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Little Known Black Librarians

This unisex tee honors a few little known Black Librarians. 

Zora Neale Hurston

Many know Eatonville Florida native, anthropologist, folklorist and acclaimed author Zora Neale Hurston for works like Their Eyes Were Watching God, Of Mules and Men, Dust Tracks on a Road, Jonah's Gourd Vine, and the recently discovered Barracoon : the story of the last "black cargo." 

Few realize that Hurston briefly worked as a librarian for the now defunct Pan Am Airlines. While living in, she was employed as a Librarian in the company's Technical Library on Patrick Air Force Base. Her supervisor thought she was “too well educated for the job.” She was eventually let go in May 1957, reportedly she suspected because she reported another employee's misconduct. Hurston wrote a letter of protest to VP Richard Nixon, claiming a violation of the Equal Employment Practices Act.

Nella Larsen

Harlem Renaissance author Nella Larsen's is perhaps best known for her acclaimed novels, Passing and Quicksand, but she also had two other careers that are worth noting.  After training , she worked at the hospital on Tuskegee University's campus for a little over a year, beginning in 1915.  After a marriage that ended in divorce, she began volunteering with Ernestine Rose at the New York Public Library.  Larsen was the first Black person to graduate from the NYPL library school.  She worked at NYPL until October 1925, when she left to focus on her writing.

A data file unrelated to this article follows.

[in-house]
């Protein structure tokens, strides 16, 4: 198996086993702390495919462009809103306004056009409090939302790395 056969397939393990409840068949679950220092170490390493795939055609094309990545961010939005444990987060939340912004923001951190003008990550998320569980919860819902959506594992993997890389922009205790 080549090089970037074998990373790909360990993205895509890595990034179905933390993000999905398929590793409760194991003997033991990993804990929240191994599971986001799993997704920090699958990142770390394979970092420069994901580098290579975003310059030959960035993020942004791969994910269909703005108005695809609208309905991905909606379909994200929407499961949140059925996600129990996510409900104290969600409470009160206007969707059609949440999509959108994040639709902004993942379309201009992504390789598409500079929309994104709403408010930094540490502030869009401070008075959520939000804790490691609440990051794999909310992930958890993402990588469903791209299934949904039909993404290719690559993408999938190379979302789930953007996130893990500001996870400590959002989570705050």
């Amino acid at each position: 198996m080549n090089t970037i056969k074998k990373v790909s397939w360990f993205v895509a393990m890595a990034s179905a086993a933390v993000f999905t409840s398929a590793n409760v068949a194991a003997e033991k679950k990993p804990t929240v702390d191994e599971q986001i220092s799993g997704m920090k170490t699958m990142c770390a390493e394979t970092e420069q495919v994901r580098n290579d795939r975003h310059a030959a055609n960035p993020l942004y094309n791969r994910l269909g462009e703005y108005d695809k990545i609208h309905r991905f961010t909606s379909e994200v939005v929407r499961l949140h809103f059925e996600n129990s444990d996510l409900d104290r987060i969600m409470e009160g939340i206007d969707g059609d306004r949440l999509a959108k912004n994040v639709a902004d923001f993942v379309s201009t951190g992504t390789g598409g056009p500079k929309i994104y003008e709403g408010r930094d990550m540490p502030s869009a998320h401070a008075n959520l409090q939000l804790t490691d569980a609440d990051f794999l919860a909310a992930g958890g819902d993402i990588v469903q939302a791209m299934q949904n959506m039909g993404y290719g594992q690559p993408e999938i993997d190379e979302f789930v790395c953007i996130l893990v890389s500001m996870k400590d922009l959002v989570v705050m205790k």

Audre Lorde

Audre Lorde was a well-respected Black lesbian author.  Her career as a librarian has not received much attention.  She attended library school at Columbia University, where she graduated in 1961.  She later worked as a public librarian in Mount Vernon, NY.

Belle de Costa Greene

Belle de Costa Greene was the personal librarian to industrialist, J.P. Morgan.  Hired in 1905, she would handle millions of dollars of transactions on his behalf, as she acquired books and art work.  Greene would go on to serve as the director of the Morgan Library.  She famously quipped, "Just because I am a librarian doesn't mean I have to dress like one!"

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